Last week at Computex, DailyTech brought you coverage
of some of the new graphics cards that were being announced with support for
the HDMI interface. The interface is herald to be the definitive standard for
audio/video equipment, both for the home theater and the desktop and media
center space. HIS
revealed its lineup of HDMI capable graphics cards and earlier this year; Universal Abit
announced motherboards supporting HDMI too. With all the new HDMI-compliant
products that are starting to come out, consumers were starting to finally have
their fears soothed about
This week however, it looks like users who were looking forward to start
picking up HDMI-compliant devices will have something to think about yet again.
In an announcement, the HDMI group which is composed of a large number of companies
said that the HDMI specification will be upgraded to a new version. Called HDMI
1.3, the new specification will support a feature called "deep
color," allowing devices to process and display a great number of colors.
Increased bandwidth is also part of the new specification. HDMI 1.3 will be
upgraded to 225MHz, from 165MHz on the current HDMI specification. In fact, the
group indicated that HDMI can go up to 450MHz if need be. The increased
bandwidth will allow displays to handle 1080i at 60Hz with 36-bit RGB color or
1080p with 90Hz refresh rate with 36-bit color.
Resolutions and refresh rates aside however, the specification has support for
30-bit, 36-bit or even 48-bit RGB. According
to a report on ExtremeTech, the ITU 601 standard governs today's
displays, whether they are computer LCDs or plasma TVs and are limiting the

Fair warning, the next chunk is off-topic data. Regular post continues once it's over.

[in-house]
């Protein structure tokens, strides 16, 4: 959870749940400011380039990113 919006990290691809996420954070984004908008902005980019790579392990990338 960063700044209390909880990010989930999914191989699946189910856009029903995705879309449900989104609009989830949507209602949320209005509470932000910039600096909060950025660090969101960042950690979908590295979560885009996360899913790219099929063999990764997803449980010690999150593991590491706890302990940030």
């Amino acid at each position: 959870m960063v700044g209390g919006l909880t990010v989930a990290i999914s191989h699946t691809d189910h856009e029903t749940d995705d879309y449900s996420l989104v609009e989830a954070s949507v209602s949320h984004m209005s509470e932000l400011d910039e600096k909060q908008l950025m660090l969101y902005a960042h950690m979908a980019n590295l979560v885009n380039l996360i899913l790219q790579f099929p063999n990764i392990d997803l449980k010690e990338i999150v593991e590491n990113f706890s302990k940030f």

number of colors that can be displayed.
HDMI LLC president Leslie Chard said that ATI and NVIDIA can incorporate the
new HDMI standard into GPUs and cards easily, and that Sony's upcoming
PlayStation 3 already has support for "deep color". In fact, both the
Blu-ray and HD-DVD specifications call for support of "deep color"
but neither side has announced any support for it or that of any feature part
of HDMI 1.3.
Unfortunately for early adopters, the new features of HDMI 1.3 are not
currently available and cannot be simply enabled by a firmware upgrade or a
driver update. The new HDMI 1.3 will also support Dolby HD and DTS-HD audio
standards, which are an upgrade over the current Dolby Digital 5.1 and DTS
DailyTech has been reporting on a number of display standards to emerge
this year. They include: HDMI, UDI and DisplayPort.
Interestingly, most these technologies have not yet been available to consumers.
quote: i guess it'll be even longer before i get a 24" LCD. i'm not buying one until the finalized HDMI/HDCP spec is out. no point in getting something that actually WILL be obsolete that quickly. not that there are graphics cards that handle the interface. but a monitor is probably the component i and everyone else upgrades the least (and costs the most), so i want one that lasts.
quote: When was the HDMI specification released?
The HDMI 1.0 specification was released in December 2002.
The HDMI 1.1 specification was released in May 2004.
The HDMI 1.2 specification was released in August of 2005.
The HDMI 1.2a specification was released in December of 2005.
quote: governance process
quote: The new HDMI 1.3 will also support Dolby HD and DTS-HD audio standards, which are an upgrade over the correct Dolby Digital 5.1 and DTS standards.
quote: The increased bandwidth will allow displays to handle 1080i at 60Hz with 36-bit RGB color or 1080p with 90Hz refresh rate with 36-bit color.
quote: consumers arent that stupid though